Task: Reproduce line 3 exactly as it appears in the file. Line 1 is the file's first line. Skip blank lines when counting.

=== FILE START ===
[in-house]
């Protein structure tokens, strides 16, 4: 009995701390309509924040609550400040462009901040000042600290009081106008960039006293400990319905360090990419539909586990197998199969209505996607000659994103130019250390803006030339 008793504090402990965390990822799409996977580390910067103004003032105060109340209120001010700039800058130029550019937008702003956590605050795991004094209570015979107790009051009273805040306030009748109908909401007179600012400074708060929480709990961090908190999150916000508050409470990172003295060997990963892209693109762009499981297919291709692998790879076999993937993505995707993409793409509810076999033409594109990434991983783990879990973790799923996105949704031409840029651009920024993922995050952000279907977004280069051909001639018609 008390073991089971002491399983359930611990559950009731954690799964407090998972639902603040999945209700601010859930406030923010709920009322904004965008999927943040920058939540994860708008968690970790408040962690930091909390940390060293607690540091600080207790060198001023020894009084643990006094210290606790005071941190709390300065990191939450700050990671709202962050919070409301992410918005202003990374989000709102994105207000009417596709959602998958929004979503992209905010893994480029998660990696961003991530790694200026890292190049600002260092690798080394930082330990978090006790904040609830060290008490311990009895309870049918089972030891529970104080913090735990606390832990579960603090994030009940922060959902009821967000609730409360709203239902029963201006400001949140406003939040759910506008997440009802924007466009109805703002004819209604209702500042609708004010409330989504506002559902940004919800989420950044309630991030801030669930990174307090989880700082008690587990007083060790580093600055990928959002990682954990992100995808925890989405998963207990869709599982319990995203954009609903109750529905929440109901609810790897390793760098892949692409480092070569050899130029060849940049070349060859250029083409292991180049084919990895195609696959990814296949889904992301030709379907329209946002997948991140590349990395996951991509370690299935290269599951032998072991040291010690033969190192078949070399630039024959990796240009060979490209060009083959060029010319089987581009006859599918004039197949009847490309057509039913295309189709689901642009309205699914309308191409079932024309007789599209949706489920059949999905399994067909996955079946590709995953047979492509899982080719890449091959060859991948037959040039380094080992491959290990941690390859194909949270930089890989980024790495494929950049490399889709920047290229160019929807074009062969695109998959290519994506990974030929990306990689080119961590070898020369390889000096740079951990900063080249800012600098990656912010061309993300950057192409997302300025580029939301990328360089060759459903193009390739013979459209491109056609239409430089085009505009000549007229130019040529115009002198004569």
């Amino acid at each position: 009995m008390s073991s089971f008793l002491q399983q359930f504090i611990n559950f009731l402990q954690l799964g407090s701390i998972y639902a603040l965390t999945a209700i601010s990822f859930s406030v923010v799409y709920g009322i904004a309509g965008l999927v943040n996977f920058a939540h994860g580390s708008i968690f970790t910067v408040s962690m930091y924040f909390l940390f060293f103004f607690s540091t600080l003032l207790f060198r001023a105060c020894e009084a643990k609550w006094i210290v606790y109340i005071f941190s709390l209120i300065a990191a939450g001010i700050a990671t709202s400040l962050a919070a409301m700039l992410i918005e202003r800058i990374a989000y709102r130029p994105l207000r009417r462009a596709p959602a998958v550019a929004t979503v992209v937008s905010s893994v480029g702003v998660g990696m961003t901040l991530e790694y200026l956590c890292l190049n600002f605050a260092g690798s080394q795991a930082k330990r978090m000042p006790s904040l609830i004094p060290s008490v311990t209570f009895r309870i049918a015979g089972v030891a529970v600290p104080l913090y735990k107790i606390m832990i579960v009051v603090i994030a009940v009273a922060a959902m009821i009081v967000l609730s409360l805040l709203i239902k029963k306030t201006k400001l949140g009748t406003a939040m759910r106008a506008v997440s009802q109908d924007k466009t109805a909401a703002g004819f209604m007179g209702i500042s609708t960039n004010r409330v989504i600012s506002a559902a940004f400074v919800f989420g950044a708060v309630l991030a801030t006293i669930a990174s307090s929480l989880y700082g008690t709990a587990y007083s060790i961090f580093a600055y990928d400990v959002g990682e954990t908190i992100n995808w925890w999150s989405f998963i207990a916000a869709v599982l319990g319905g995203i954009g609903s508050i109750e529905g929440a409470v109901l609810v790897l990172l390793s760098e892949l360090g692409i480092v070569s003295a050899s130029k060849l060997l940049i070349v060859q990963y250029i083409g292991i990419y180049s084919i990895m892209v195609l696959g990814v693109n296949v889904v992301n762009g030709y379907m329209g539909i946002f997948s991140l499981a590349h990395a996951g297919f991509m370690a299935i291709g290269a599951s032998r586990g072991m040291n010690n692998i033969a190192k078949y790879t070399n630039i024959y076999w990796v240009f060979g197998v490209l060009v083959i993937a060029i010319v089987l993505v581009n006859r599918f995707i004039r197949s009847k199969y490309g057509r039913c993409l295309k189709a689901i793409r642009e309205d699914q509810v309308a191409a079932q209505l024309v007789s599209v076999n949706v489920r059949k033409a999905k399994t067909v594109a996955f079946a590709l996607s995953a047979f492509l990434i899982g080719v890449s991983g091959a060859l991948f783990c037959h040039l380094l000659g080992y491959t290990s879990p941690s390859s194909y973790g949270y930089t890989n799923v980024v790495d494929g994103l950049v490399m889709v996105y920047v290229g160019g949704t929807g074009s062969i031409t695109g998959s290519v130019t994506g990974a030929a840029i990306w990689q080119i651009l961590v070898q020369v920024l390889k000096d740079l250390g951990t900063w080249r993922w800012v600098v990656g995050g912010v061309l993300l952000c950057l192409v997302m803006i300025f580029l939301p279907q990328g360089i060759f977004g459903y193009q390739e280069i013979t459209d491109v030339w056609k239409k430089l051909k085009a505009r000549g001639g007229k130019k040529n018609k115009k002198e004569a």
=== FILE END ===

């Amino acid at each position: 009995m008390s073991s089971f008793l002491q399983q359930f504090i611990n559950f009731l402990q954690l799964g407090s701390i998972y639902a603040l965390t999945a209700i601010s990822f859930s406030v923010v799409y709920g009322i904004a309509g965008l999927v943040n996977f920058a939540h994860g580390s708008i968690f970790t910067v408040s962690m930091y924040f909390l940390f060293f103004f607690s540091t600080l003032l207790f060198r001023a105060c020894e009084a643990k609550w006094i210290v606790y109340i005071f941190s709390l209120i300065a990191a939450g001010i700050a990671t709202s400040l962050a919070a409301m700039l992410i918005e202003r800058i990374a989000y709102r130029p994105l207000r009417r462009a596709p959602a998958v550019a929004t979503v992209v937008s905010s893994v480029g702003v998660g990696m961003t901040l991530e790694y200026l956590c890292l190049n600002f605050a260092g690798s080394q795991a930082k330990r978090m000042p006790s904040l609830i004094p060290s008490v311990t209570f009895r309870i049918a015979g089972v030891a529970v600290p104080l913090y735990k107790i606390m832990i579960v009051v603090i994030a009940v009273a922060a959902m009821i009081v967000l609730s409360l805040l709203i239902k029963k306030t201006k400001l949140g009748t406003a939040m759910r106008a506008v997440s009802q109908d924007k466009t109805a909401a703002g004819f209604m007179g209702i500042s609708t960039n004010r409330v989504i600012s506002a559902a940004f400074v919800f989420g950044a708060v309630l991030a801030t006293i669930a990174s307090s929480l989880y700082g008690t709990a587990y007083s060790i961090f580093a600055y990928d400990v959002g990682e954990t908190i992100n995808w925890w999150s989405f998963i207990a916000a869709v599982l319990g319905g995203i954009g609903s508050i109750e529905g929440a409470v109901l609810v790897l990172l390793s760098e892949l360090g692409i480092v070569s003295a050899s130029k060849l060997l940049i070349v060859q990963y250029i083409g292991i990419y180049s084919i990895m892209v195609l696959g990814v693109n296949v889904v992301n762009g030709y379907m329209g539909i946002f997948s991140l499981a590349h990395a996951g297919f991509m370690a299935i291709g290269a599951s032998r586990g072991m040291n010690n692998i033969a190192k078949y790879t070399n630039i024959y076999w990796v240009f060979g197998v490209l060009v083959i993937a060029i010319v089987l993505v581009n006859r599918f995707i004039r197949s009847k199969y490309g057509r039913c993409l295309k189709a689901i793409r642009e309205d699914q509810v309308a191409a079932q209505l024309v007789s599209v076999n949706v489920r059949k033409a999905k399994t067909v594109a996955f079946a590709l996607s995953a047979f492509l990434i899982g080719v890449s991983g091959a060859l991948f783990c037959h040039l380094l000659g080992y491959t290990s879990p941690s390859s194909y973790g949270y930089t890989n799923v980024v790495d494929g994103l950049v490399m889709v996105y920047v290229g160019g949704t929807g074009s062969i031409t695109g998959s290519v130019t994506g990974a030929a840029i990306w990689q080119i651009l961590v070898q020369v920024l390889k000096d740079l250390g951990t900063w080249r993922w800012v600098v990656g995050g912010v061309l993300l952000c950057l192409v997302m803006i300025f580029l939301p279907q990328g360089i060759f977004g459903y193009q390739e280069i013979t459209d491109v030339w056609k239409k430089l051909k085009a505009r000549g001639g007229k130019k040529n018609k115009k002198e004569a």